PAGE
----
In December, the Abramson Family Cancer Research Institute (AFCRI) filed suit in US federal court against Craig Thompson, its former director, claiming that Thompson concealed his involvement with a for-profit biotechnology company with which he improperly shared “tangible research property and inventions funded in part or in whole by the Institute.”
The suit seeks $1 billion in damages for fraudulent misrepresentation, breach of fiduciary duty, and breach of contract with respect to a cancer-metabolism research platform that was the focus of his work at the Institute before he allegedly “absconded with the fruits of the Abramson largess.” It names as co-defendants Agios Pharmaceuticals, the biotech company Thompson co-founded without the knowledge of Abramson officials, and Celgene Corporation, which invested $150 million in Agios for rights to develop drugs resulting from the cancer-metabolism research platform in question.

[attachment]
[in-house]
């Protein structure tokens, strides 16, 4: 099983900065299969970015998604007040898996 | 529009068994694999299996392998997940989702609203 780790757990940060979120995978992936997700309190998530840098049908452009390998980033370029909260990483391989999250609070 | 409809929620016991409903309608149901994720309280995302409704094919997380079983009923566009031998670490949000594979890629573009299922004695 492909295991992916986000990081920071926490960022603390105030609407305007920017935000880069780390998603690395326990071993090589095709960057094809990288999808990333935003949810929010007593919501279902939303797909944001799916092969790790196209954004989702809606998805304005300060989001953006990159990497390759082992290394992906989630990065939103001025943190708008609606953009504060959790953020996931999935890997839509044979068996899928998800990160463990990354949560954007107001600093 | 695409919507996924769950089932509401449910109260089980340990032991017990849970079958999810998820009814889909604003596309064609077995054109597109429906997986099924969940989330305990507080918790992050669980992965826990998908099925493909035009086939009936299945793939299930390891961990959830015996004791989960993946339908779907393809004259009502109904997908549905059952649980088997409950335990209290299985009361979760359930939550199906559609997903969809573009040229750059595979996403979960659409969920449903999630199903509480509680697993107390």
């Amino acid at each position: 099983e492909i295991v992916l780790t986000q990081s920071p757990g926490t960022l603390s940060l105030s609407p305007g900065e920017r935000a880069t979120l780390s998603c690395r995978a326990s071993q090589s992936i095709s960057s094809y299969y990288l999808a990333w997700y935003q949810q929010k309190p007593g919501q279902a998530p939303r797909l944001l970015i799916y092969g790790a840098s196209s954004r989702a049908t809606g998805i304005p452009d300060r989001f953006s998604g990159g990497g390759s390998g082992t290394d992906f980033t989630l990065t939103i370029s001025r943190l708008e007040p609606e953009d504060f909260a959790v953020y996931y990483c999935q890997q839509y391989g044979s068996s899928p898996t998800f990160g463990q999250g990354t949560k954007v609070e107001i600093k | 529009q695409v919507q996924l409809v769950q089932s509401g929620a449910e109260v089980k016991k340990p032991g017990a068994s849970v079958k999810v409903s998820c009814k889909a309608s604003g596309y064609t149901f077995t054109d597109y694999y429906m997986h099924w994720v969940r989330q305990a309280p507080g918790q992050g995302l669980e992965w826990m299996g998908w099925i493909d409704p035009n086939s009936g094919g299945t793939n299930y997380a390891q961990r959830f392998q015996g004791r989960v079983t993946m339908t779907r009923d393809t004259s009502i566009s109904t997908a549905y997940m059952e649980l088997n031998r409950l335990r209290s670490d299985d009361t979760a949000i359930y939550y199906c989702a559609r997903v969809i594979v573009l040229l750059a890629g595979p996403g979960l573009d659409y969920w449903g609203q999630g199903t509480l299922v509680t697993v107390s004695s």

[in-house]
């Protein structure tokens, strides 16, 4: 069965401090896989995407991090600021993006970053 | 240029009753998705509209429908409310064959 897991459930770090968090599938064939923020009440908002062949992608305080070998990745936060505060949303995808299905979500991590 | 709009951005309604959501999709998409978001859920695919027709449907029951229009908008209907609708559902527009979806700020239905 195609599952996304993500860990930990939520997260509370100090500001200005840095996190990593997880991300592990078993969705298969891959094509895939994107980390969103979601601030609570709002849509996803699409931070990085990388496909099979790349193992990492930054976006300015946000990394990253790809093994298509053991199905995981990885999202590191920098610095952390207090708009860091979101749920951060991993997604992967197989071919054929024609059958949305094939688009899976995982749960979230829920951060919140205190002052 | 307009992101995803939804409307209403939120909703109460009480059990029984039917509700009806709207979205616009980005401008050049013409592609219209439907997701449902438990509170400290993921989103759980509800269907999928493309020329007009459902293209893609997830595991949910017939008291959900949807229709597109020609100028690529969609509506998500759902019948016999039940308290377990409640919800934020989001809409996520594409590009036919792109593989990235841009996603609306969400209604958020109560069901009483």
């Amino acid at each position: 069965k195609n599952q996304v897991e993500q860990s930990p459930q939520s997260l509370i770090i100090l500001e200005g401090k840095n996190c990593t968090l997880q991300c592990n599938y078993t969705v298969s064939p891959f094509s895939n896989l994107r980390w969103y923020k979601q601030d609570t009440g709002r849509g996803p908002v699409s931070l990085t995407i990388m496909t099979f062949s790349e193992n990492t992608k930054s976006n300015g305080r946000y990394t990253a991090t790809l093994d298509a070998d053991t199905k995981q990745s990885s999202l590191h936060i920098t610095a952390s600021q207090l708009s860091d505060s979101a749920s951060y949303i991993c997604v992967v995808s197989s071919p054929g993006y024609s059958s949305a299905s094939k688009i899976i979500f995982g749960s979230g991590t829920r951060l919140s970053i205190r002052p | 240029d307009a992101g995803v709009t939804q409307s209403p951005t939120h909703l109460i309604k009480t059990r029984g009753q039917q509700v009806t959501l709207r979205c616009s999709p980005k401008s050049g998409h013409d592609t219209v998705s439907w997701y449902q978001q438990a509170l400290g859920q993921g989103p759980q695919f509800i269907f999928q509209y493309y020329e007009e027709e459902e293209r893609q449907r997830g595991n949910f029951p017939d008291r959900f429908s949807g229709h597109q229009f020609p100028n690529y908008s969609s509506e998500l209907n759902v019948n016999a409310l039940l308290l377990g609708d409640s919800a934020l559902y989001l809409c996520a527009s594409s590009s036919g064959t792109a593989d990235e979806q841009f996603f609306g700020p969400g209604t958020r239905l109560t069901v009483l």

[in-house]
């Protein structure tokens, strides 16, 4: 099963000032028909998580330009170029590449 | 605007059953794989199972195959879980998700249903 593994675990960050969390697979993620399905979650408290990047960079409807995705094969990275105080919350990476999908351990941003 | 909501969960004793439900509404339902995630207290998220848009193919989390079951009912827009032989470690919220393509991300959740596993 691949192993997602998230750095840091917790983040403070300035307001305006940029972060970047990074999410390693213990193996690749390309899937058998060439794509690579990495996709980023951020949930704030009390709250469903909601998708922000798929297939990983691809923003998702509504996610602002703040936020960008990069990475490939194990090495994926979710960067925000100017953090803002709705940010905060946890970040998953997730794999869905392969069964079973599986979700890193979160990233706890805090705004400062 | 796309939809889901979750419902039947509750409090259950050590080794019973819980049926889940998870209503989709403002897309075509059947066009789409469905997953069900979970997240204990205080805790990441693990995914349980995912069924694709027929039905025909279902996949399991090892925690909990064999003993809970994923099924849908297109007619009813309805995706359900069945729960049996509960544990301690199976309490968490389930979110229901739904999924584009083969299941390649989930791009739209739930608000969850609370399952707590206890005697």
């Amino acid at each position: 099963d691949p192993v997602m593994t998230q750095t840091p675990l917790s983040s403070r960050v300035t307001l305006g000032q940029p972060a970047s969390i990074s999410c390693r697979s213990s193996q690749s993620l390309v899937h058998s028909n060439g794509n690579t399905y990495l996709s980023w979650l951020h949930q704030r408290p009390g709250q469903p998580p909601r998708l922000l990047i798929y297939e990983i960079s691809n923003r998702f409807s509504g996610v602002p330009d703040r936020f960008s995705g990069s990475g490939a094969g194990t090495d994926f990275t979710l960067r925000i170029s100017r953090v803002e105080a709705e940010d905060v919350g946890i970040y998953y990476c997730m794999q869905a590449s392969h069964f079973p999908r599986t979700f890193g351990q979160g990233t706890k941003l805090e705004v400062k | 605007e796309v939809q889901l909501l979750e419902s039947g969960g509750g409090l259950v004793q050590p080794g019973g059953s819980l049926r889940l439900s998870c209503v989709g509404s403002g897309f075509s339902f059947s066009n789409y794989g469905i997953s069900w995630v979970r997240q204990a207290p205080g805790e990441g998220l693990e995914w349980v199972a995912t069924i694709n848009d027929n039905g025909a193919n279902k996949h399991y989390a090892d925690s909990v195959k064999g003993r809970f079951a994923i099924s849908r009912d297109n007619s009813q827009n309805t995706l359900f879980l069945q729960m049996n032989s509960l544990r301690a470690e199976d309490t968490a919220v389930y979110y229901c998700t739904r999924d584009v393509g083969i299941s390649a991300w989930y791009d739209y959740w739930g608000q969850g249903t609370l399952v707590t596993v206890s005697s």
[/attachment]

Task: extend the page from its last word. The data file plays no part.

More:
In February the University of Pennsylvania filed a suit of its own against Thompson, claiming to have suffered at least $100 million in damages. (The AFCRI, while affiliated with the University, is a separate legal entity.)
Thompson’s attorneys, who filed a motion to dismiss the Abramson suit, did not respond to a request for comment. University officials also declined to comment.
David Burger, the attorney who represents the Abramson Center, said that the judge considering the complaint will have an opportunity to consider consolidating the two lawsuits after ruling on the motions to dismiss. As the Gazette was going to press, that ruling was scheduled to take place in late April or early May.
When asked about the monetary damages claimed by his suit, Burger said, “There is no specific factual basis for the $1 billion alleged damages. But you don’t even have a marketable product yet, and they’ve already garnered a quarter of a billion dollars in investment.”